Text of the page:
National political discourse is currently centered on how and when to safely open America. Just as relevant is that we begin to think about next September when there will be a new flu season with a likely resurgence of COVID-19, and perhaps some other unanticipated health crisis.
The United States obviously was not prepared to deal with a pandemic, but the past cannot be undone. What we can do is to take actions that will better prepare us to handle the health challenges that will arise this coming September. My suggestions touch on only a few basic options.
Effective national planning is essential for success. A federal agency needs to be created to formulate effective health policies regarding pandemics, and it must be given the power to carry out such policies. The agency’s commissioner does not have to be a medical expert or a politician currently in office. What is needed is a person with administrative experience.
The consistent lack of sufficient ventilators, masks, medical swab sticks, robes, and other essential supplies is scandalous. A health agency could convene medical experts to determine how many and what medical supplies we need to cope with emergencies. This determination would be followed by contacting manufacturers able to meet those needs. Rather than states driving up prices by scrambling to outbid one another for limited supplies, the profit margins of mandated ample production would be set at pre-pandemic levels. Warehousing with regularized maintenance could be increased to handle projected future needs in a worst-case scenario.
Presently, national security is imperiled by our dependency on foreign manufacturers for medical supplies. Domestic production would erase that threat. With emphasis placed on producing high-quality products, the United States ultimately would become an exporter of medical supplies. An accompanying side benefit would be the creation of at least 100,000 new jobs permanently located in the United States.
Testing is essential for tracking COVID-19 and providing data for appropriate medical treatment, responsible research, and public policy. The extremely slow response in developing testing kits has hampered our ability to deal with the present pandemic. Such need not be in the case in September.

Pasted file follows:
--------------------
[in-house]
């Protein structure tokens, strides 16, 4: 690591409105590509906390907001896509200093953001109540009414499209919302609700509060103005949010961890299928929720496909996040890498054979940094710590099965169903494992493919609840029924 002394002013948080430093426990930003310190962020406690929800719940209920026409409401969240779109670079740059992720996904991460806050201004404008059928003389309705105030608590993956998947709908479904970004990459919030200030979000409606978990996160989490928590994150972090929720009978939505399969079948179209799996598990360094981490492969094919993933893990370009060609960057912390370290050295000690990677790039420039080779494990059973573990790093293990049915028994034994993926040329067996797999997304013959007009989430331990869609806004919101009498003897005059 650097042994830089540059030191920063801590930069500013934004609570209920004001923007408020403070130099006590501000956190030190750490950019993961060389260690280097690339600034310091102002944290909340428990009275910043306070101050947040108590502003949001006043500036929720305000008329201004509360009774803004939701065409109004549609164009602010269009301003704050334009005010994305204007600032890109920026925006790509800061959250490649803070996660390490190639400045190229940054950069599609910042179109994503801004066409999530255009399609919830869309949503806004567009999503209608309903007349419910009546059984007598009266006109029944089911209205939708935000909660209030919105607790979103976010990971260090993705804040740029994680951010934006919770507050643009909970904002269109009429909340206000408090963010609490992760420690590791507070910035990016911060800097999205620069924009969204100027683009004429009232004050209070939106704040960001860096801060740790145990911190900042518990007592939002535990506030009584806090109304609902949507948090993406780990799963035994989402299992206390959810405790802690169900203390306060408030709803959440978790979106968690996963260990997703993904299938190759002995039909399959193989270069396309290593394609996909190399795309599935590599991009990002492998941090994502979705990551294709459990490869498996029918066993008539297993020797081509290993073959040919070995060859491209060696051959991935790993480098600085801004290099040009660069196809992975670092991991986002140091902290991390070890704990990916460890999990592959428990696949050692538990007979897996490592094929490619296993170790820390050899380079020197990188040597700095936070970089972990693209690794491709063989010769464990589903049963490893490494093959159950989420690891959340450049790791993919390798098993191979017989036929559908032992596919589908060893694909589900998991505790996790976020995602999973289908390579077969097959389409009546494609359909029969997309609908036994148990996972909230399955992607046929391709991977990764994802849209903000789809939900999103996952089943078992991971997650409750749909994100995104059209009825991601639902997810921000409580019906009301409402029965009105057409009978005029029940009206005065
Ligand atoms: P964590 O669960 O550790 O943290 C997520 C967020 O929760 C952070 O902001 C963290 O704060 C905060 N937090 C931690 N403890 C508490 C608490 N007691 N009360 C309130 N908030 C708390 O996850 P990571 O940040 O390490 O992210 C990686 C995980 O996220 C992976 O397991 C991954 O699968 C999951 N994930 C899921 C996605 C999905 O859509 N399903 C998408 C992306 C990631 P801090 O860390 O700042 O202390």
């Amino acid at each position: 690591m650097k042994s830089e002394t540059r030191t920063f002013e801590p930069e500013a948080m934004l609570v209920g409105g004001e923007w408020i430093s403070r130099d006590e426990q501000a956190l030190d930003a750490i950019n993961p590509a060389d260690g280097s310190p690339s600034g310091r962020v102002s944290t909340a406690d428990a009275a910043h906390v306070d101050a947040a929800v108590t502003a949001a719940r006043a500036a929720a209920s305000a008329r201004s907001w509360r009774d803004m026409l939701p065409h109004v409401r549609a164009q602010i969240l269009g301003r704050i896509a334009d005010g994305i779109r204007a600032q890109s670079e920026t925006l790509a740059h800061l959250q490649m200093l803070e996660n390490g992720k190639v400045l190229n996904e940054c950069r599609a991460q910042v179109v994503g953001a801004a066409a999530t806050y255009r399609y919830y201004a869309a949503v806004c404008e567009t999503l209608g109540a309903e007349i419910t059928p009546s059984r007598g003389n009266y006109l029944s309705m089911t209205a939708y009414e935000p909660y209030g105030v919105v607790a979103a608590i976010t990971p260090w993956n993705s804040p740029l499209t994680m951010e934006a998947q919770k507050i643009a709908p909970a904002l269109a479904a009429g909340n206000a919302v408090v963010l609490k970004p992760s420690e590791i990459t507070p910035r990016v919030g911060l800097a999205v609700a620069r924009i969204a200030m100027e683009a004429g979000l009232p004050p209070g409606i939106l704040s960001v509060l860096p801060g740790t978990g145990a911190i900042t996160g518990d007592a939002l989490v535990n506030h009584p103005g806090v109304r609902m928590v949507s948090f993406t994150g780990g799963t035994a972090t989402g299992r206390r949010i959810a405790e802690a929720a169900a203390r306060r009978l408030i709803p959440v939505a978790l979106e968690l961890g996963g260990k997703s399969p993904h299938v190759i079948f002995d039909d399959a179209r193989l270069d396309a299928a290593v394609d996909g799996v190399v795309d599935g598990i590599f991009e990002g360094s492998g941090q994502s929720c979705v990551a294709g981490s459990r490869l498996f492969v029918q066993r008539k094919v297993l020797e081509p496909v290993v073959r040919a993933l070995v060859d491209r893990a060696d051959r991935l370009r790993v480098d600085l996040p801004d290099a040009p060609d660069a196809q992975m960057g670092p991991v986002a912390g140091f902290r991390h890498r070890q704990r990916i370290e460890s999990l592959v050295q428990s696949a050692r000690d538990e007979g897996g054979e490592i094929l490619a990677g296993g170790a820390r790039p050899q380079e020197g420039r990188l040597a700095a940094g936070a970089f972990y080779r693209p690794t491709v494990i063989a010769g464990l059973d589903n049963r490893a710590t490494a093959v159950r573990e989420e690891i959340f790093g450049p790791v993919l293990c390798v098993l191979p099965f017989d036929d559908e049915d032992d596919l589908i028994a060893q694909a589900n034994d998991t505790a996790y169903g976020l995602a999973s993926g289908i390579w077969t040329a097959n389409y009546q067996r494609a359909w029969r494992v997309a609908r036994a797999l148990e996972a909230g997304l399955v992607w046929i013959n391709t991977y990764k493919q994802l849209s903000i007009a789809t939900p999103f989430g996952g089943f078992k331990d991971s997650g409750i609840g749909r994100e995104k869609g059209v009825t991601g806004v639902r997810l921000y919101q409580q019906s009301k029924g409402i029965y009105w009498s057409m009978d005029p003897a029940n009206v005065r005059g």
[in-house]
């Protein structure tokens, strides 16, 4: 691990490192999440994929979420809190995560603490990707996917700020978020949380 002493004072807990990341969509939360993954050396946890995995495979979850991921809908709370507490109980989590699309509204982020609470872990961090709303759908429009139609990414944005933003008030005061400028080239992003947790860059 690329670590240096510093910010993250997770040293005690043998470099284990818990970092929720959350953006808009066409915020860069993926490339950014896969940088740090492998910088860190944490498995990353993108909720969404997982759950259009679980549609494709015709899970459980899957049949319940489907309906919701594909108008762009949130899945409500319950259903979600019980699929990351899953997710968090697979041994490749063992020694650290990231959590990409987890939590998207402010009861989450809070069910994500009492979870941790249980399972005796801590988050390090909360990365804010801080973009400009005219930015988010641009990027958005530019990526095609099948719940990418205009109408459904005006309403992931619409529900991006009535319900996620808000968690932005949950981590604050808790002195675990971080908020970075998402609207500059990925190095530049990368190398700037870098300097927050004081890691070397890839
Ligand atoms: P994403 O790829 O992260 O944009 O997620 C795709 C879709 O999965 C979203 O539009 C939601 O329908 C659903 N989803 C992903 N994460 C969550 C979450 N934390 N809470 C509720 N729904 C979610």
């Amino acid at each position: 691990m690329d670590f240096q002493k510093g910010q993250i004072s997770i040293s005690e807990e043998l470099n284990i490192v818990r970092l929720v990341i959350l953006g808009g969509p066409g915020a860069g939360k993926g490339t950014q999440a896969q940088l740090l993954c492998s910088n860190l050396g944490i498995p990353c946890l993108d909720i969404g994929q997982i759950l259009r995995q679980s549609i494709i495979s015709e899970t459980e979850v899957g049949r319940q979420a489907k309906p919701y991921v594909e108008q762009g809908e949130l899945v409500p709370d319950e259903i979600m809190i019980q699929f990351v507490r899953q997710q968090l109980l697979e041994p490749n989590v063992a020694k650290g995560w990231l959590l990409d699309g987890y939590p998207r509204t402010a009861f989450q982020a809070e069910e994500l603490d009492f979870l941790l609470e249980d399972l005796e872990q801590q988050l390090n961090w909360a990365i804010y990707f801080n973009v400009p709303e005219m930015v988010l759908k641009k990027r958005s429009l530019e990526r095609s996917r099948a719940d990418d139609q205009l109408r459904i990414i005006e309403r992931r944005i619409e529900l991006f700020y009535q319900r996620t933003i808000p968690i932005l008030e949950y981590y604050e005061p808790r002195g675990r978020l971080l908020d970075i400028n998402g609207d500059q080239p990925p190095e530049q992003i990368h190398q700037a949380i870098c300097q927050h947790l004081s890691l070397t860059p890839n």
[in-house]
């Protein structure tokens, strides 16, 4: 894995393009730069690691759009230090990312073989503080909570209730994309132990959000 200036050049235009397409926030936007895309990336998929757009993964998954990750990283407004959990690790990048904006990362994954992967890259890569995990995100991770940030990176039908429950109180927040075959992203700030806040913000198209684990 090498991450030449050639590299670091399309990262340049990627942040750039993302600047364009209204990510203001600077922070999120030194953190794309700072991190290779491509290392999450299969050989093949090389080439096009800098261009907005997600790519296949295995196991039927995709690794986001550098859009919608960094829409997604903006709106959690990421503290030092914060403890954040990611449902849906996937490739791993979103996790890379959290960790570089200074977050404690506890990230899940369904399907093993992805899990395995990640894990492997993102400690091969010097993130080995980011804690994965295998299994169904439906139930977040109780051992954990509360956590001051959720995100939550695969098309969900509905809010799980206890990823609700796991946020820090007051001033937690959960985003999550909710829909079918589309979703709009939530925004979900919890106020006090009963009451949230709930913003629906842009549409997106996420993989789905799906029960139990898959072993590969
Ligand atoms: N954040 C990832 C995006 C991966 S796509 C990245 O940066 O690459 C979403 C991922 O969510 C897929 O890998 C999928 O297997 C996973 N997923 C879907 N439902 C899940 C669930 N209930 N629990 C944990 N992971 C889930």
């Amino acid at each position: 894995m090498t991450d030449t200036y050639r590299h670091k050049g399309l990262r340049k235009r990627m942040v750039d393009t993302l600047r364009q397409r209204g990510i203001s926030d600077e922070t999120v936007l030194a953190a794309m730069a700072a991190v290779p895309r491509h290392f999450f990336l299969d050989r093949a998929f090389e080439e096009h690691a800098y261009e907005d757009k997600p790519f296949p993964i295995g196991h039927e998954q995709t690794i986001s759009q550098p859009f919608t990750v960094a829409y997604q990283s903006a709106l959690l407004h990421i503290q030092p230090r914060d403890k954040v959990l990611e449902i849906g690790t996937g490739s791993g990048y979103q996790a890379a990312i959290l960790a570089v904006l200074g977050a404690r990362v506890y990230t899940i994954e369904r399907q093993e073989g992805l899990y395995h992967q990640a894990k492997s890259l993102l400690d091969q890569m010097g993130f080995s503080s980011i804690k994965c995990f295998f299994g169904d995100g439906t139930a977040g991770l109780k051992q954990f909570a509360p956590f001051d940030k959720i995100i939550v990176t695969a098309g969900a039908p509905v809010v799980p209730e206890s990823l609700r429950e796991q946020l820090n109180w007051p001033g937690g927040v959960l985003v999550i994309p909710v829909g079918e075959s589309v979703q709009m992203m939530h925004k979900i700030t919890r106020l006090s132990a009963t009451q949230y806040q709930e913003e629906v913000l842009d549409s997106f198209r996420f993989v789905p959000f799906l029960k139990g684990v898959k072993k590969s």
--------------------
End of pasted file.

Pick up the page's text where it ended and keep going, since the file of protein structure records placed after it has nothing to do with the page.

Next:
Three different testing kits are needed by hospitals. Currently there are dozens of alternatives for all three. Further complicating testing is that if a kit is made by say Abbot Labs, only hospitals using the Abbot system can use that test. A national program could mandate that kits be universally accessible, and perhaps consolidated into one or two kits. If done well, testing kits would become another export item.
One consequence of closing schools, restaurants, and public gatherings is the losses generated for food and beverage enterprises. America’s dairy farmers, for example, have had to dump millions of gallons of milk. A national agency anticipating such consequences, could create contingency plans so products like the milk now being dumped could be sent to food pantries and other charities that aid lower-income areas and furloughed workers. Farmers would have their losses erased by compensation that at least covers their costs.
Medical professionals have warned about the shortage of hospitals and medical personnel at all levels for decades. A pandemic overwhelms the capacity of medical centers. As doctor-patient ratios become nearly untenable, numerous patients will get hurried or delayed treatment. A responsible pandemic agency could draw up a multi-year agenda designed to end these chronic shortages.
Tens of millions of Americans have no health insurance or have policies with high co-pays. A pandemic agency could spell out just how this affects hospital’s efficiency and costs by clogging emergency rooms with maladies that could have been treated easily and far more cheaply at earlier stages. Moreover, cancelled elective surgery does not just affect face lifts but hip replacements and other problems that are not life-threatening but life-distorting and often painful.
Even modest reform would be helpful. One such proposal is to lower the Medicare eligibility age to 55 and to automatically enroll any uninsured Americans into Medicaid. The longer-term goal would be to keep lowering the Medicare age until we have universal health care.
Over a hundred million Americans pay more for prescribed medications than any other nation. As a result, many Americans put off routine medical care or stop taking prescribed drugs for financial reasons. An agency could compel the lowering of drug costs to international rates which would result in 50% lower costs for the government and individuals, freeing more funds for basic research.
Our health quandaries will not be resolved by September, but a national plan is needed to consider the many options available to handle, as best we can, problems associated with pandemics. Waiting passively and hoping for the best would be foolish.